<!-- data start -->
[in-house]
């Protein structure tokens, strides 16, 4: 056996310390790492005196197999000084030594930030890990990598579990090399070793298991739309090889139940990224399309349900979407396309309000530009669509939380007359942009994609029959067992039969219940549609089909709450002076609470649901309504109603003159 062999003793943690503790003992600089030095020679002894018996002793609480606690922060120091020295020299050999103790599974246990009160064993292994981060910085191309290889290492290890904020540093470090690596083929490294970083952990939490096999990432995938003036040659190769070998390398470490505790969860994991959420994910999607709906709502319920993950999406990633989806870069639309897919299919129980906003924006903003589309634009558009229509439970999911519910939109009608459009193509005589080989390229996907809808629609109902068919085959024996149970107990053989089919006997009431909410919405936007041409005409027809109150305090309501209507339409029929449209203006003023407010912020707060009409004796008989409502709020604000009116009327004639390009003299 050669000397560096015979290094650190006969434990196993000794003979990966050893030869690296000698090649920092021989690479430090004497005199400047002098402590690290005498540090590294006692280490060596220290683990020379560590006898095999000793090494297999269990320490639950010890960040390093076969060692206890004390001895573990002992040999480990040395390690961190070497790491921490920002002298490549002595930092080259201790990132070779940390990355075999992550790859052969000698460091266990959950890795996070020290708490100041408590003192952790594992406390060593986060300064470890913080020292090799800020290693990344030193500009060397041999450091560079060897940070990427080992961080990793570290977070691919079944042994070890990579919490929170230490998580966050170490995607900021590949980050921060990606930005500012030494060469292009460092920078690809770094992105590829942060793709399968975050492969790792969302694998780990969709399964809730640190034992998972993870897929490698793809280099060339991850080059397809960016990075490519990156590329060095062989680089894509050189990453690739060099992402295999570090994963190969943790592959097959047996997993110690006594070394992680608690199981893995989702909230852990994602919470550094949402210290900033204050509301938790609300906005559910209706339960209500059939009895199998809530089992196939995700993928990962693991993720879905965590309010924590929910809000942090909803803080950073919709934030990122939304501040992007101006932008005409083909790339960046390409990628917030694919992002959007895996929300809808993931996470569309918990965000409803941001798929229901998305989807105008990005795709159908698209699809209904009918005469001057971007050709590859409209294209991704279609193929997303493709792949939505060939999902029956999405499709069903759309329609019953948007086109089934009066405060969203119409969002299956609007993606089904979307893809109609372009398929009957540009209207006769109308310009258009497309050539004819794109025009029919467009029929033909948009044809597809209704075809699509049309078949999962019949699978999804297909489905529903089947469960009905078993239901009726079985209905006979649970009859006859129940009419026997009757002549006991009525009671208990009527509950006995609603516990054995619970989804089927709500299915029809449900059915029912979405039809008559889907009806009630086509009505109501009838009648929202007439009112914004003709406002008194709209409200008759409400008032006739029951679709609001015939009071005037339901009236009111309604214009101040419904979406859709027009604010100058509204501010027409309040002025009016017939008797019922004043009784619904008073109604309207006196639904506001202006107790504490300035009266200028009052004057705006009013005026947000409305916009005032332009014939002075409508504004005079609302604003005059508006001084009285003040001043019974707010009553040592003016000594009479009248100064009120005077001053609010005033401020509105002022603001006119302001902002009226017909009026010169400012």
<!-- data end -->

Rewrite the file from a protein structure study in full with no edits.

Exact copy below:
[in-house]
């Protein structure tokens, strides 16, 4: 056996310390790492005196197999000084030594930030890990990598579990090399070793298991739309090889139940990224399309349900979407396309309000530009669509939380007359942009994609029959067992039969219940549609089909709450002076609470649901309504109603003159 062999003793943690503790003992600089030095020679002894018996002793609480606690922060120091020295020299050999103790599974246990009160064993292994981060910085191309290889290492290890904020540093470090690596083929490294970083952990939490096999990432995938003036040659190769070998390398470490505790969860994991959420994910999607709906709502319920993950999406990633989806870069639309897919299919129980906003924006903003589309634009558009229509439970999911519910939109009608459009193509005589080989390229996907809808629609109902068919085959024996149970107990053989089919006997009431909410919405936007041409005409027809109150305090309501209507339409029929449209203006003023407010912020707060009409004796008989409502709020604000009116009327004639390009003299 050669000397560096015979290094650190006969434990196993000794003979990966050893030869690296000698090649920092021989690479430090004497005199400047002098402590690290005498540090590294006692280490060596220290683990020379560590006898095999000793090494297999269990320490639950010890960040390093076969060692206890004390001895573990002992040999480990040395390690961190070497790491921490920002002298490549002595930092080259201790990132070779940390990355075999992550790859052969000698460091266990959950890795996070020290708490100041408590003192952790594992406390060593986060300064470890913080020292090799800020290693990344030193500009060397041999450091560079060897940070990427080992961080990793570290977070691919079944042994070890990579919490929170230490998580966050170490995607900021590949980050921060990606930005500012030494060469292009460092920078690809770094992105590829942060793709399968975050492969790792969302694998780990969709399964809730640190034992998972993870897929490698793809280099060339991850080059397809960016990075490519990156590329060095062989680089894509050189990453690739060099992402295999570090994963190969943790592959097959047996997993110690006594070394992680608690199981893995989702909230852990994602919470550094949402210290900033204050509301938790609300906005559910209706339960209500059939009895199998809530089992196939995700993928990962693991993720879905965590309010924590929910809000942090909803803080950073919709934030990122939304501040992007101006932008005409083909790339960046390409990628917030694919992002959007895996929300809808993931996470569309918990965000409803941001798929229901998305989807105008990005795709159908698209699809209904009918005469001057971007050709590859409209294209991704279609193929997303493709792949939505060939999902029956999405499709069903759309329609019953948007086109089934009066405060969203119409969002299956609007993606089904979307893809109609372009398929009957540009209207006769109308310009258009497309050539004819794109025009029919467009029929033909948009044809597809209704075809699509049309078949999962019949699978999804297909489905529903089947469960009905078993239901009726079985209905006979649970009859006859129940009419026997009757002549006991009525009671208990009527509950006995609603516990054995619970989804089927709500299915029809449900059915029912979405039809008559889907009806009630086509009505109501009838009648929202007439009112914004003709406002008194709209409200008759409400008032006739029951679709609001015939009071005037339901009236009111309604214009101040419904979406859709027009604010100058509204501010027409309040002025009016017939008797019922004043009784619904008073109604309207006196639904506001202006107790504490300035009266200028009052004057705006009013005026947000409305916009005032332009014939002075409508504004005079609302604003005059508006001084009285003040001043019974707010009553040592003016000594009479009248100064009120005077001053609010005033401020509105002022603001006119302001902002009226017909009026010169400012």